After calling on the the federal government to screen the social media posts of visa applicants, Rep. Vern Buchanan (R-Fla.) is introducing a bill that would require the Department of Homeland Security to do just that.
The bill, provided to TheBlaze the evening before its introduction, unequivocally demands that the federal government search all public records, including social media posts, of anyone applying for admission to the U.S.
"It seems to be a no-brainer that we can do everything we can to look at their Facebook or Twitter accounts, or anything, just to reassure the American people that we are doing everything we can," Buchanan told TheBlaze in an interview Friday morning.
Buchanan said he had been interested in the screening of visa applicants prior to the Paris terrorist attacks and the San Bernardino shooting in the U.S. earlier in December that left 14 people dead. However, Buchanan said his office had been investigating the possibility of screening social media posts since it became known that one of the San Bernardino shooting suspects had proclaimed her allegiance to the Islamic State prior to acquiring a fiancé visa that allowed her to travel to the U.S.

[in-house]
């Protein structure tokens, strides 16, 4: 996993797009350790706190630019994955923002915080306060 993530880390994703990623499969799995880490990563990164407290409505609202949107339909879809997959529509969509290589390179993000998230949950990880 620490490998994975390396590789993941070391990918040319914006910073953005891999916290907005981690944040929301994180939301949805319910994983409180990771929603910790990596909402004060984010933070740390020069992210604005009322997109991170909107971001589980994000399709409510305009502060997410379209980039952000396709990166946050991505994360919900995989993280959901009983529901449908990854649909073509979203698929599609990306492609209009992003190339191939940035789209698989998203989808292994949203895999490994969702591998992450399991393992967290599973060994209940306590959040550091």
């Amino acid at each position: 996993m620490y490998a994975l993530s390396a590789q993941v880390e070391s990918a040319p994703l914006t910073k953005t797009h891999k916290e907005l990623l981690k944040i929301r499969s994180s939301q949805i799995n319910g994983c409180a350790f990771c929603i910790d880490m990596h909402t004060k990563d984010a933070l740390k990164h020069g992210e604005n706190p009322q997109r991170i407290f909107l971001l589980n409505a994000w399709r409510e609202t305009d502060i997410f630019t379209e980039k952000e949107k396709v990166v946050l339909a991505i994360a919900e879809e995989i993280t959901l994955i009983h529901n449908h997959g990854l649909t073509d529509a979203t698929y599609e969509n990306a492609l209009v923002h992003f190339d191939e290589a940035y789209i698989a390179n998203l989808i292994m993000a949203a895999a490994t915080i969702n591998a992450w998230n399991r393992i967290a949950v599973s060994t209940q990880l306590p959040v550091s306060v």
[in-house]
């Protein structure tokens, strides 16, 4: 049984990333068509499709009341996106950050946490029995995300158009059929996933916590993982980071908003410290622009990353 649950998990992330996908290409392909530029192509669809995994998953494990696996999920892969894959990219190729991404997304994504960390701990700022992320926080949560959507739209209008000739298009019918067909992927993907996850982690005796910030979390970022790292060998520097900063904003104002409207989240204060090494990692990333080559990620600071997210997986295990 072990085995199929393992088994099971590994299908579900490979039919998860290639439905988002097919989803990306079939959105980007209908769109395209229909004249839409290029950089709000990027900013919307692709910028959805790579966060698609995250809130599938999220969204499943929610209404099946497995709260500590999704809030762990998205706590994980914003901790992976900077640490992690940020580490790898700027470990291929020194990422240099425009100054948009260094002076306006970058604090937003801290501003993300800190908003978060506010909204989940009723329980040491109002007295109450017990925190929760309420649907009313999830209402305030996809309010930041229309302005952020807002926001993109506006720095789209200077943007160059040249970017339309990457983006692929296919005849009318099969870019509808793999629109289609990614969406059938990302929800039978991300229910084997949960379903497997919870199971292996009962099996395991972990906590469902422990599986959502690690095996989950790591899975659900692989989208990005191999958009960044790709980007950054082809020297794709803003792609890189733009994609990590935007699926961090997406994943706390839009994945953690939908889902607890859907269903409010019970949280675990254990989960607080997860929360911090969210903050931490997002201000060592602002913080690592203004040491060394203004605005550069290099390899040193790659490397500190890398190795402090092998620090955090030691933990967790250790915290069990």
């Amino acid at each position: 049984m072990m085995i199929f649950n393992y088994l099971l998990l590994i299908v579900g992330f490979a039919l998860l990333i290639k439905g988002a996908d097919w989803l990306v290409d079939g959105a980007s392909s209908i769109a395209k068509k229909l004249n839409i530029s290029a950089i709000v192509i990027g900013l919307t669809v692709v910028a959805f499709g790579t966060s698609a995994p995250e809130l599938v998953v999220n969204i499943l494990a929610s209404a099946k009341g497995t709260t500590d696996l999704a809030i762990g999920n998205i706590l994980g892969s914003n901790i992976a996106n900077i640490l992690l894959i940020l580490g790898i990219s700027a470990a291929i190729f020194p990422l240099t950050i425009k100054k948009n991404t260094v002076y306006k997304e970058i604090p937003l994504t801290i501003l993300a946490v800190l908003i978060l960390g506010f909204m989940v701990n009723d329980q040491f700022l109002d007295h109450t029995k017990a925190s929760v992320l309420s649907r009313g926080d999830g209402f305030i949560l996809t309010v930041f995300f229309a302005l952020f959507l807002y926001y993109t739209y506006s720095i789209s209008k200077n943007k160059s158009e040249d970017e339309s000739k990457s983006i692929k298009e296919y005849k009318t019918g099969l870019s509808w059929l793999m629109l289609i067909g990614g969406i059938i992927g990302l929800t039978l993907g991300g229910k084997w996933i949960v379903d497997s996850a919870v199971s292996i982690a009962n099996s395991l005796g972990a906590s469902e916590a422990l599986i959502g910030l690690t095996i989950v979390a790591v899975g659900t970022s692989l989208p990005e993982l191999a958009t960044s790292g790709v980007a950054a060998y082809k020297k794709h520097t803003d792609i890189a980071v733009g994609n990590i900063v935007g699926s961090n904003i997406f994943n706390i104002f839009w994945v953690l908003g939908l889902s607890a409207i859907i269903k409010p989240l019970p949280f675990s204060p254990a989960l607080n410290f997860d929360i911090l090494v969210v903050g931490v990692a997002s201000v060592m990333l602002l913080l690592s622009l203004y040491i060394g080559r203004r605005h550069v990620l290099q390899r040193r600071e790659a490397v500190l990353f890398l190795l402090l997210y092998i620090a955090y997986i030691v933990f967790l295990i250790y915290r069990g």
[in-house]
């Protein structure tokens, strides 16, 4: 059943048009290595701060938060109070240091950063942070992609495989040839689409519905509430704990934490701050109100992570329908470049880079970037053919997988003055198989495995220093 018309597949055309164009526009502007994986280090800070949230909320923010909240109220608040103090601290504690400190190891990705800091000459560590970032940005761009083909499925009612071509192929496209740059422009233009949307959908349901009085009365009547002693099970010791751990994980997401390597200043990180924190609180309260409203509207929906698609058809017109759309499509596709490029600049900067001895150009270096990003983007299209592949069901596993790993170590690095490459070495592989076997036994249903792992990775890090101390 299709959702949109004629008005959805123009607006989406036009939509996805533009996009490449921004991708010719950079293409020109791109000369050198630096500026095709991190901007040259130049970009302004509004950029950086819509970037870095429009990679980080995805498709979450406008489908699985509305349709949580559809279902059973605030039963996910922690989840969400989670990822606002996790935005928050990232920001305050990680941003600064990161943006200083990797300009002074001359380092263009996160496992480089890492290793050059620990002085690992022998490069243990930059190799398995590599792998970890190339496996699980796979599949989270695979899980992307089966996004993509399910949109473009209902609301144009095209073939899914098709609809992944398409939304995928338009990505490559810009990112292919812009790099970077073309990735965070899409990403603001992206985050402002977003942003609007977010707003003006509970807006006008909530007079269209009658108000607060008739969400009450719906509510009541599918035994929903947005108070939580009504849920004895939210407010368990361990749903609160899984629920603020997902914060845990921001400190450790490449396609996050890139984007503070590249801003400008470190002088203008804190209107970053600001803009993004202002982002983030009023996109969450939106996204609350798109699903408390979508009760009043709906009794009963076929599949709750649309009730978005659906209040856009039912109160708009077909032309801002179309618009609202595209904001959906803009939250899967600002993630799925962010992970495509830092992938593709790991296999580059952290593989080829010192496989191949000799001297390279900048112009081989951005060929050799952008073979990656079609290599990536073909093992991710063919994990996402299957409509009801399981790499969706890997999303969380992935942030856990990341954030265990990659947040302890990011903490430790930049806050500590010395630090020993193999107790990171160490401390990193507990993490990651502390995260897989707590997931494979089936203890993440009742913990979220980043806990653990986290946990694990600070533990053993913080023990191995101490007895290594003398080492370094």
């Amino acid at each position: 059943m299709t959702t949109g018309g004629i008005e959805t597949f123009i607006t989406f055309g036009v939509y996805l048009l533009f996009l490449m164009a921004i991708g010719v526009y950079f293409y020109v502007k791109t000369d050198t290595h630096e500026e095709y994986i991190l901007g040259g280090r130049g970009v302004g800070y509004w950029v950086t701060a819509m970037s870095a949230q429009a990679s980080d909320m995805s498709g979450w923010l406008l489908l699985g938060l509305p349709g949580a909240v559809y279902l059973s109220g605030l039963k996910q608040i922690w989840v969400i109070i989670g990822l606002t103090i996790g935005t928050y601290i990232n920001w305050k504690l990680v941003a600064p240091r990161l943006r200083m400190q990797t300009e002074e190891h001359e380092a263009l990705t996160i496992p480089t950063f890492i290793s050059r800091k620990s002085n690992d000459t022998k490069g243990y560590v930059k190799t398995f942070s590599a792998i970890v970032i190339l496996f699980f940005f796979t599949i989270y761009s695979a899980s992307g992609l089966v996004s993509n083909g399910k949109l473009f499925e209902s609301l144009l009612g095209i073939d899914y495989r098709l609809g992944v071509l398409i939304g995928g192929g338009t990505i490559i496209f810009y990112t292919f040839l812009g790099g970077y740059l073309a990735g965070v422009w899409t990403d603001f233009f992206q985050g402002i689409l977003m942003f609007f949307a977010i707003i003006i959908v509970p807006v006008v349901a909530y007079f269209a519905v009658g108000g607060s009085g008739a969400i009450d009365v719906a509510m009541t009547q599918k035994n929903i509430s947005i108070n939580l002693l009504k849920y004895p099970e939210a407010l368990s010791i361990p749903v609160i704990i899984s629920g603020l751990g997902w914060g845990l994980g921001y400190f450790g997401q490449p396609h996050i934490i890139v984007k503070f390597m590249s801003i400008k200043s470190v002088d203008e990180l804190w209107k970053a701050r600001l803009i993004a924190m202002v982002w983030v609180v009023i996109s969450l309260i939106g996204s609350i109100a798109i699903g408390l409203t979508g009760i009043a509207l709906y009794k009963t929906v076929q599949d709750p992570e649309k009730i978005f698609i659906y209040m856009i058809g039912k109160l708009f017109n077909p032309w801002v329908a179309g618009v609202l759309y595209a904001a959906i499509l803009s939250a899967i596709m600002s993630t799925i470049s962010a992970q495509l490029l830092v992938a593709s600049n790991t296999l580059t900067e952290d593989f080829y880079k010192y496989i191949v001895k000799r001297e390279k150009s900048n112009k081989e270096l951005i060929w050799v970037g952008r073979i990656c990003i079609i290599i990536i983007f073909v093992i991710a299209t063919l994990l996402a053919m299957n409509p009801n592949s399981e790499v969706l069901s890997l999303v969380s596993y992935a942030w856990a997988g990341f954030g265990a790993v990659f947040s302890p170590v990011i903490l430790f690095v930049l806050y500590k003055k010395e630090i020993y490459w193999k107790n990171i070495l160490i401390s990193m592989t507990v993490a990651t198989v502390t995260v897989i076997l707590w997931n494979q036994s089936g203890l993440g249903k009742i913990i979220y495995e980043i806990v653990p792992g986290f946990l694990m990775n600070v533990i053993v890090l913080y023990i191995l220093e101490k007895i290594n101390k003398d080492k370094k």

"I just can’t believe that it’s not part of the screening process. It just defies common sense," Buchanan said. "I think that it’s a big hole that we’ve got. It shouldn’t take a lot of time, but it’s something we need to do as it relates to public accounts."
"It could have possibly prevented what happened in California or anything in the future," he added.
As it currently stands, Buchanan's bill only tackles the public social media posts of foreigners, but he told TheBlaze he "wouldn't rule out" looking at private messages in the future as he said "foreigners don't have the constitutional privacy rights that Americans do."
Earlier this week, Buchanan called on the federal government to begin social media accounts without waiting for congressional action. He told TheBlaze that he knows the administration "is open to our bill and screening social media."
Buchanan also voted last week on legislation to deny visa waivers to people who have traveled to high-risk nations such as Syria and Iraq during the previous five years.
According to Buchanan's office, the House bill is a mirror to legislation Sen. John McCain (R-Ariz.) introduced earlier this week.